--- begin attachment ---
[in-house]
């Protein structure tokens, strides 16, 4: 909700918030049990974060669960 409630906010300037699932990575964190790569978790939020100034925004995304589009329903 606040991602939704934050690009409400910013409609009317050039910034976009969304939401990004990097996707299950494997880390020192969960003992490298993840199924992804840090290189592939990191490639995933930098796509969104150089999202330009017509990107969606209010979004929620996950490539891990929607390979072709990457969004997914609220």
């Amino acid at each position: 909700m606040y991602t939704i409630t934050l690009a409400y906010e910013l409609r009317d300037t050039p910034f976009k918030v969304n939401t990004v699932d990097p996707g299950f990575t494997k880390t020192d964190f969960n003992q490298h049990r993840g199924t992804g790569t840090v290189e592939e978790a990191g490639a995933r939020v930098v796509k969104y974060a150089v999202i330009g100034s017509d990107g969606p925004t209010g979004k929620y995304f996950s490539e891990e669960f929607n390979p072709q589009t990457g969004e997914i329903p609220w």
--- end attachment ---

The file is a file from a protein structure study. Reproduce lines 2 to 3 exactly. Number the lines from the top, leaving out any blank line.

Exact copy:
């Protein structure tokens, strides 16, 4: 909700918030049990974060669960 409630906010300037699932990575964190790569978790939020100034925004995304589009329903 606040991602939704934050690009409400910013409609009317050039910034976009969304939401990004990097996707299950494997880390020192969960003992490298993840199924992804840090290189592939990191490639995933930098796509969104150089999202330009017509990107969606209010979004929620996950490539891990929607390979072709990457969004997914609220």
């Amino acid at each position: 909700m606040y991602t939704i409630t934050l690009a409400y906010e910013l409609r009317d300037t050039p910034f976009k918030v969304n939401t990004v699932d990097p996707g299950f990575t494997k880390t020192d964190f969960n003992q490298h049990r993840g199924t992804g790569t840090v290189e592939e978790a990191g490639a995933r939020v930098v796509k969104y974060a150089v999202i330009g100034s017509d990107g969606p925004t209010g979004k929620y995304f996950s490539e891990e669960f929607n390979p072709q589009t990457g969004e997914i329903p609220w």